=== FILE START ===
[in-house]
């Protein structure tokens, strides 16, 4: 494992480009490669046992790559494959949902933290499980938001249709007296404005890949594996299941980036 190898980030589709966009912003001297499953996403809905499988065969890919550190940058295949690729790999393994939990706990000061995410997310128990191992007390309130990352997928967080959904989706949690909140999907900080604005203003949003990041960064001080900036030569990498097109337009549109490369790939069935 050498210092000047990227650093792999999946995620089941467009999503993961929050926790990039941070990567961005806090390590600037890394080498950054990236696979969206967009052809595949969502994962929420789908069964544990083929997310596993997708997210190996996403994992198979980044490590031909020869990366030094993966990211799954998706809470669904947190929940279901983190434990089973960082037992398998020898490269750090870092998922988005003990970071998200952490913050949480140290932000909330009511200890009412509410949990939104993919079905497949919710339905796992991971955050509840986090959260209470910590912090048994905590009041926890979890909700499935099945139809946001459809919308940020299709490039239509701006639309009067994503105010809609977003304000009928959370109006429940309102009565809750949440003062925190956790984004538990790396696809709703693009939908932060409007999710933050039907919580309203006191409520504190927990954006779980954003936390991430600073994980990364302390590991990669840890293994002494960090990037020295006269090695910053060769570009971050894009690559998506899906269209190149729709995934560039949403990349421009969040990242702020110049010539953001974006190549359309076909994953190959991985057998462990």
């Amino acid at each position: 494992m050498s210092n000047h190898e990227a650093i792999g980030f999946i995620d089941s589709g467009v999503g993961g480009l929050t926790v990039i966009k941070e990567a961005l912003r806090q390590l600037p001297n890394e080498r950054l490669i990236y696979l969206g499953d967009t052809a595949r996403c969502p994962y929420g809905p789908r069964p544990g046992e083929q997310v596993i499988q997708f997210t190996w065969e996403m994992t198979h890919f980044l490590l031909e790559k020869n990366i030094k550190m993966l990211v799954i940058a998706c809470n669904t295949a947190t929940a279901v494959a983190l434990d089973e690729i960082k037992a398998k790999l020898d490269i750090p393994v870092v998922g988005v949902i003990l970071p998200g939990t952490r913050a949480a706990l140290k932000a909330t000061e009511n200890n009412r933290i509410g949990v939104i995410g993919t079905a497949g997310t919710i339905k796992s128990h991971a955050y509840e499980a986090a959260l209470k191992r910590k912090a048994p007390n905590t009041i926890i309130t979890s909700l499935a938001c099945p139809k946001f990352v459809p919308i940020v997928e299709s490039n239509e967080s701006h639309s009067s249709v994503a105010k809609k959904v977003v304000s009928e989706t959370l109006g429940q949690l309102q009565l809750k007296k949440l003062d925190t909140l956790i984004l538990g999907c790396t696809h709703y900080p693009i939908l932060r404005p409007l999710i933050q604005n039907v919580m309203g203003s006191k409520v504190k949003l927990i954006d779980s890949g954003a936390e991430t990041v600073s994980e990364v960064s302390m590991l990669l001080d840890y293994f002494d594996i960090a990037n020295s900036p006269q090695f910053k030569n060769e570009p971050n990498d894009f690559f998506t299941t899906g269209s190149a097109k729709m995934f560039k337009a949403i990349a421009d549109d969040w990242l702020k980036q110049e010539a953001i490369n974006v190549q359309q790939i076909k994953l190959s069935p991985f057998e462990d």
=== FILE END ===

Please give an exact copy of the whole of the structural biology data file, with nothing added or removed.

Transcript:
[in-house]
């Protein structure tokens, strides 16, 4: 494992480009490669046992790559494959949902933290499980938001249709007296404005890949594996299941980036 190898980030589709966009912003001297499953996403809905499988065969890919550190940058295949690729790999393994939990706990000061995410997310128990191992007390309130990352997928967080959904989706949690909140999907900080604005203003949003990041960064001080900036030569990498097109337009549109490369790939069935 050498210092000047990227650093792999999946995620089941467009999503993961929050926790990039941070990567961005806090390590600037890394080498950054990236696979969206967009052809595949969502994962929420789908069964544990083929997310596993997708997210190996996403994992198979980044490590031909020869990366030094993966990211799954998706809470669904947190929940279901983190434990089973960082037992398998020898490269750090870092998922988005003990970071998200952490913050949480140290932000909330009511200890009412509410949990939104993919079905497949919710339905796992991971955050509840986090959260209470910590912090048994905590009041926890979890909700499935099945139809946001459809919308940020299709490039239509701006639309009067994503105010809609977003304000009928959370109006429940309102009565809750949440003062925190956790984004538990790396696809709703693009939908932060409007999710933050039907919580309203006191409520504190927990954006779980954003936390991430600073994980990364302390590991990669840890293994002494960090990037020295006269090695910053060769570009971050894009690559998506899906269209190149729709995934560039949403990349421009969040990242702020110049010539953001974006190549359309076909994953190959991985057998462990």
């Amino acid at each position: 494992m050498s210092n000047h190898e990227a650093i792999g980030f999946i995620d089941s589709g467009v999503g993961g480009l929050t926790v990039i966009k941070e990567a961005l912003r806090q390590l600037p001297n890394e080498r950054l490669i990236y696979l969206g499953d967009t052809a595949r996403c969502p994962y929420g809905p789908r069964p544990g046992e083929q997310v596993i499988q997708f997210t190996w065969e996403m994992t198979h890919f980044l490590l031909e790559k020869n990366i030094k550190m993966l990211v799954i940058a998706c809470n669904t295949a947190t929940a279901v494959a983190l434990d089973e690729i960082k037992a398998k790999l020898d490269i750090p393994v870092v998922g988005v949902i003990l970071p998200g939990t952490r913050a949480a706990l140290k932000a909330t000061e009511n200890n009412r933290i509410g949990v939104i995410g993919t079905a497949g997310t919710i339905k796992s128990h991971a955050y509840e499980a986090a959260l209470k191992r910590k912090a048994p007390n905590t009041i926890i309130t979890s909700l499935a938001c099945p139809k946001f990352v459809p919308i940020v997928e299709s490039n239509e967080s701006h639309s009067s249709v994503a105010k809609k959904v977003v304000s009928e989706t959370l109006g429940q949690l309102q009565l809750k007296k949440l003062d925190t909140l956790i984004l538990g999907c790396t696809h709703y900080p693009i939908l932060r404005p409007l999710i933050q604005n039907v919580m309203g203003s006191k409520v504190k949003l927990i954006d779980s890949g954003a936390e991430t990041v600073s994980e990364v960064s302390m590991l990669l001080d840890y293994f002494d594996i960090a990037n020295s900036p006269q090695f910053k030569n060769e570009p971050n990498d894009f690559f998506t299941t899906g269209s190149a097109k729709m995934f560039k337009a949403i990349a421009d549109d969040w990242l702020k980036q110049e010539a953001i490369n974006v190549q359309q790939i076909k994953l190959s069935p991985f057998e462990d």